By Jason Marsh
Cold Spring Harbor High School, New York
Of course, the account of Oskar Schindler is well known by now. His story of hope and benevolence during the Holocaust has been told throughout the world, due mainly to the enormous success of Steven Speilberg's motion picture Schindler's List, which won the Academy Award for Best Picture of 1994; however, what many people do not know is that before the tale of Schindler was told up on the screen, it was told in a book written by Thomas Keneally.
Keneally first learned of Oskar Schindler from Leopold Page, born Leopold Pfefferberg, an owner of a luggage shop. Page had been among the 1,200 Jews whose lives were saved by Schindler, and he tried to tell his remarkable story to whomever would listen, hoping he would someday find a writer who would publish it. Page finally met Keneally, who was mesmerized by the story, who transformed it into Schindler's List -- the book which exposed the incredible trials of Oskar Schindler and the Schindlerjuden, or Schindler Jews.
Much of Keneally's book focuses on the attempts of Schindler to free Jews from enslavement at Nazi concentration camps. Keneally presents various examples of Jews whose lives were ravaged by the Nazis and follows these same people through their hardships. In most of these cases, Keneally shows how each character comes into contact with Oskar Schindler , and how Schindler eventually saves his life.
Schindler, a wealthy businessman of Czech dissent, was able to save these people by "buying" them from the Nazis. He tells the German soldiers that he needs the Jews for cheap labor in his artillery factory, and that he will pay for each of them. In actuality, Schindler is hiring the Jews for the sole purpose of keeping them from almost certain death at the hands of sadistical Nazi soldiers, such as Commandant Amon Goeth. His factory even produces military artillery which doesn't work. Much of this material was recounted in Speilberg's film.
However, an important area in the book which is left out of the movie is the description of Oskar Schindler's childhood. Here, Keneally tries to find what made Schindler take the courageous action that he did. Keneally tells how Schindler had a few Jewish friends while growing up, and how he had never been caught up in politics, even when he went through a stage where his closest friends were Nazis. Keneally points out that Schindler was always able to distance himself from political matters and tried to remain a humane businessman at all times. He suggests that this may have been how Oskar kept from getting caught up in the evil of the Nazis.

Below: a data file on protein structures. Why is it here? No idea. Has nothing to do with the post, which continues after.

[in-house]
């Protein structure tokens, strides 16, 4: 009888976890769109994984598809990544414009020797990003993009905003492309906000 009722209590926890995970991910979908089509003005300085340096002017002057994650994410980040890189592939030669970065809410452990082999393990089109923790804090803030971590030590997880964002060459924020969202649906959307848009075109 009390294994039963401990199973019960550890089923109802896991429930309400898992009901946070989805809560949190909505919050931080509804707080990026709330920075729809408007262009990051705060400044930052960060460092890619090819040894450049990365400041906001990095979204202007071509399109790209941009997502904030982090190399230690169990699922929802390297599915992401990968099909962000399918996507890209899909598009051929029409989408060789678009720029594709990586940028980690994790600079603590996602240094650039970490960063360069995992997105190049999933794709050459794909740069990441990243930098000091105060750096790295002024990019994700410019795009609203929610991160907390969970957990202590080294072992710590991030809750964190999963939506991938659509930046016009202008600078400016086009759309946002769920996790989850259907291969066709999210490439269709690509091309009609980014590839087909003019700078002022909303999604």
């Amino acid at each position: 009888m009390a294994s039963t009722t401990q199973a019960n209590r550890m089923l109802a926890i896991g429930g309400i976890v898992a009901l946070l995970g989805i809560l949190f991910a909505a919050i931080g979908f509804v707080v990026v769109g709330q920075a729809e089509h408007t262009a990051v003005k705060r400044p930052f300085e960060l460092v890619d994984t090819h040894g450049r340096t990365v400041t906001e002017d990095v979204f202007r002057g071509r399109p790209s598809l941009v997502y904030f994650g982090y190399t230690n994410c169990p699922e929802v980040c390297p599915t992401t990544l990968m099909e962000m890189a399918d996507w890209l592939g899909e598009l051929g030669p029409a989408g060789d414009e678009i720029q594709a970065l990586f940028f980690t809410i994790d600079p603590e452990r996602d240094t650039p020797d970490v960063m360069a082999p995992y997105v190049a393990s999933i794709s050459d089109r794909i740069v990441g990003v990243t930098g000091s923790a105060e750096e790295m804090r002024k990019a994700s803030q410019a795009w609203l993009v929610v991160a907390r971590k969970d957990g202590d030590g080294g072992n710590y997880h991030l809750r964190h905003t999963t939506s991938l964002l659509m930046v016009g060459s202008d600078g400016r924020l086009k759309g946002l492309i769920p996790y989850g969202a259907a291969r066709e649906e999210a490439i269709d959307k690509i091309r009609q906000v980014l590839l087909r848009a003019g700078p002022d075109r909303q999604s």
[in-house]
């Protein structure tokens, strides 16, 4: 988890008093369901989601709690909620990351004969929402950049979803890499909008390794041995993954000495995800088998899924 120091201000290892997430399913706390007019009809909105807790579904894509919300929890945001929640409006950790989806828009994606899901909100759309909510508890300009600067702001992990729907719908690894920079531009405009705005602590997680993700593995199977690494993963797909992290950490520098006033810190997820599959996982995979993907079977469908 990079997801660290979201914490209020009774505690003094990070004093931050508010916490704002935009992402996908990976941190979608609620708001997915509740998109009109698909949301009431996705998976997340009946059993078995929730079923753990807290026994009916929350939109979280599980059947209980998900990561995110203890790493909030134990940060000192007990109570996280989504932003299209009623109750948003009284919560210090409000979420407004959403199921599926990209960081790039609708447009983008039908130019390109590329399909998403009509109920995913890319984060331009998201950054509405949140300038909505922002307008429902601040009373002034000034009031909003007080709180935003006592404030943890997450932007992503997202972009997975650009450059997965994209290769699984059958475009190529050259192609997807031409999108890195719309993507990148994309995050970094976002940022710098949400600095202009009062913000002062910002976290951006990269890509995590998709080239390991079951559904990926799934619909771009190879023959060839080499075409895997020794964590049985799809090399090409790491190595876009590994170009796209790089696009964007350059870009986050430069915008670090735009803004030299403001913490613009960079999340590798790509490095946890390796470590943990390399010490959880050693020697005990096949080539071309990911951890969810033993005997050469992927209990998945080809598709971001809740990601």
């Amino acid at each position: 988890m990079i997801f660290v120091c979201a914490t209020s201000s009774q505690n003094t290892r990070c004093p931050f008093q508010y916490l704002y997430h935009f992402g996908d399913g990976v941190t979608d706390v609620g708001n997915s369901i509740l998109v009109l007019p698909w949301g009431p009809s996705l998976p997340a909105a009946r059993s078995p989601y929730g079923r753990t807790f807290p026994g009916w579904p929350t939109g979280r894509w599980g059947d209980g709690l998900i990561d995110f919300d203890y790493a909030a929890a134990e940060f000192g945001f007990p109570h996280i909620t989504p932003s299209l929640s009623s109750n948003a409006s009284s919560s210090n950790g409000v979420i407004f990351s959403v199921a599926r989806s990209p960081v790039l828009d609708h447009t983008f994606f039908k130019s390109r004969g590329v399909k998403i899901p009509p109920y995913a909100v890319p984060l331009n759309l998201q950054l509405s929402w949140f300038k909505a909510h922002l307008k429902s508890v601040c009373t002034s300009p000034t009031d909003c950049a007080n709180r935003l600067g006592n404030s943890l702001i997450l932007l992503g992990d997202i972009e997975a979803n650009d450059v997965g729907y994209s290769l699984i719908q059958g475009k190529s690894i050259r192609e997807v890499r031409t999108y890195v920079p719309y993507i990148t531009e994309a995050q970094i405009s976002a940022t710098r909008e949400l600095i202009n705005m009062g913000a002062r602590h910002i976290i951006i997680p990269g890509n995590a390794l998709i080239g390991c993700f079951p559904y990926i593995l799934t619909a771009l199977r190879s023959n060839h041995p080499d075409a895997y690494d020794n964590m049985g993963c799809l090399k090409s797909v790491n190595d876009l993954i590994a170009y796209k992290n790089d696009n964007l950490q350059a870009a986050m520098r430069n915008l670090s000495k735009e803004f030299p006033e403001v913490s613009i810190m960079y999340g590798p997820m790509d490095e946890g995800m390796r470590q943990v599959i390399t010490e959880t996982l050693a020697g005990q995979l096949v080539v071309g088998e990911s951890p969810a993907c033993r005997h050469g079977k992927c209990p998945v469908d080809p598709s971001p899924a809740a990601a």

Although, Keneally does present some valid points to explain why Schindler did the exceptional things that he did, he admits that there is no real palpable evidence to explain Schindler's actions or that Oskar might have been driven by some intangible force that not even he knew existed within himself.
The manner in which Keneally tells each individual's story is interesting. He doesn't follow one particular person through every chapter. Nor does he give one particular Jew's story from the start until saved by Schindler; instead, Keneally opts to interweave his chapters. He follows one episode in a person's life in one chapter and then moves on to another character in the next chapter, only to return to that first character a few chapters later.
For instance, early on in the book, Keneally tells of a time when Leopold Pfefferberg almost shot Oskar Schindler out of fear that he was working with the Nazis. After writing about the incident, Keneally does not continue with Pfefferberg's story; he moves on to other happenings of the time, but returns to talk move about Leopold Pfefferberg when he crosses Oskar Schindler's path a few months, and chapters, later.
This technique could have made Schindler's List confusing to the reader; however, it is very effective. Keneally's style helps demonstrate just how unsettling those times were, and how luck played a major part in whether a person lived or died. As the characters come and go through chapters, the reader meets those who didn't meet Oskar Schindler at the right time and couldn't be saved, and those who were saved because they happened to be in the right place at the right time, which was the case with so many of the 1,200 men, women, and children whom Oskar Schindler eventually shielded from death.
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